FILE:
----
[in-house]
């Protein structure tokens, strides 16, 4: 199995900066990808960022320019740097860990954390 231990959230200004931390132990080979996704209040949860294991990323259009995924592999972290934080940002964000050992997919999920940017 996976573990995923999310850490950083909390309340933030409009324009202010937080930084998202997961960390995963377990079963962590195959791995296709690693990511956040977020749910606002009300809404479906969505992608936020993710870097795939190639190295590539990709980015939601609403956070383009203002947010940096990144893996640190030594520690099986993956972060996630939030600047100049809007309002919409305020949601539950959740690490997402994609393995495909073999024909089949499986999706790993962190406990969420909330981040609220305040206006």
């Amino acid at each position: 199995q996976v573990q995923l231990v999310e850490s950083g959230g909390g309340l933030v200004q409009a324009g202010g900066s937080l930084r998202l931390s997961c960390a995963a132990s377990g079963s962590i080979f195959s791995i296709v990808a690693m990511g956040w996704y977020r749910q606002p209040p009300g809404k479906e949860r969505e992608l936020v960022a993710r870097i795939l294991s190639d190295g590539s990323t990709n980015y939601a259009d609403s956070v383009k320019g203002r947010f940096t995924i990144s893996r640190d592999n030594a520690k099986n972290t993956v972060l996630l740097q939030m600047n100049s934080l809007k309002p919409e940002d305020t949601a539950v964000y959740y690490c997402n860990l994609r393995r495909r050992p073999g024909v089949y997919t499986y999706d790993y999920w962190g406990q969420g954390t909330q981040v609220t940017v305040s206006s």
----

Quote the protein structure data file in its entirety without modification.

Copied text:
[in-house]
């Protein structure tokens, strides 16, 4: 199995900066990808960022320019740097860990954390 231990959230200004931390132990080979996704209040949860294991990323259009995924592999972290934080940002964000050992997919999920940017 996976573990995923999310850490950083909390309340933030409009324009202010937080930084998202997961960390995963377990079963962590195959791995296709690693990511956040977020749910606002009300809404479906969505992608936020993710870097795939190639190295590539990709980015939601609403956070383009203002947010940096990144893996640190030594520690099986993956972060996630939030600047100049809007309002919409305020949601539950959740690490997402994609393995495909073999024909089949499986999706790993962190406990969420909330981040609220305040206006």
């Amino acid at each position: 199995q996976v573990q995923l231990v999310e850490s950083g959230g909390g309340l933030v200004q409009a324009g202010g900066s937080l930084r998202l931390s997961c960390a995963a132990s377990g079963s962590i080979f195959s791995i296709v990808a690693m990511g956040w996704y977020r749910q606002p209040p009300g809404k479906e949860r969505e992608l936020v960022a993710r870097i795939l294991s190639d190295g590539s990323t990709n980015y939601a259009d609403s956070v383009k320019g203002r947010f940096t995924i990144s893996r640190d592999n030594a520690k099986n972290t993956v972060l996630l740097q939030m600047n100049s934080l809007k309002p919409e940002d305020t949601a539950v964000y959740y690490c997402n860990l994609r393995r495909r050992p073999g024909v089949y997919t499986y999706d790993y999920w962190g406990q969420g954390t909330q981040v609220t940017v305040s206006s």